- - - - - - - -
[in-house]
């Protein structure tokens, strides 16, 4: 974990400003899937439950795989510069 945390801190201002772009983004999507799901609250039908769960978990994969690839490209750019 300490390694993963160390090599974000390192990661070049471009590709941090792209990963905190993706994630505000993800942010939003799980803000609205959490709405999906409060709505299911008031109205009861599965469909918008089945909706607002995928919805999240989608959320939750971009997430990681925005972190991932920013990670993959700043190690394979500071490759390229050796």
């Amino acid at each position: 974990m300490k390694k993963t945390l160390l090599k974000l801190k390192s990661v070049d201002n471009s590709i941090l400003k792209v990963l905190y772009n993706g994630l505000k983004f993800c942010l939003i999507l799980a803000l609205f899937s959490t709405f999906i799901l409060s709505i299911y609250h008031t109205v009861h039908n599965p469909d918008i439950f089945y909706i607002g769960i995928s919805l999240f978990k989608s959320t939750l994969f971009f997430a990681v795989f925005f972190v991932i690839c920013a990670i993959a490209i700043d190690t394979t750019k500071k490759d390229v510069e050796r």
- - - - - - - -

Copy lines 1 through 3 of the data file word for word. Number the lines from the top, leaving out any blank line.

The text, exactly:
[in-house]
């Protein structure tokens, strides 16, 4: 974990400003899937439950795989510069 945390801190201002772009983004999507799901609250039908769960978990994969690839490209750019 300490390694993963160390090599974000390192990661070049471009590709941090792209990963905190993706994630505000993800942010939003799980803000609205959490709405999906409060709505299911008031109205009861599965469909918008089945909706607002995928919805999240989608959320939750971009997430990681925005972190991932920013990670993959700043190690394979500071490759390229050796």
């Amino acid at each position: 974990m300490k390694k993963t945390l160390l090599k974000l801190k390192s990661v070049d201002n471009s590709i941090l400003k792209v990963l905190y772009n993706g994630l505000k983004f993800c942010l939003i999507l799980a803000l609205f899937s959490t709405f999906i799901l409060s709505i299911y609250h008031t109205v009861h039908n599965p469909d918008i439950f089945y909706i607002g769960i995928s919805l999240f978990k989608s959320t939750l994969f971009f997430a990681v795989f925005f972190v991932i690839c920013a990670i993959a490209i700043d190690t394979t750019k500071k490759d390229v510069e050796r």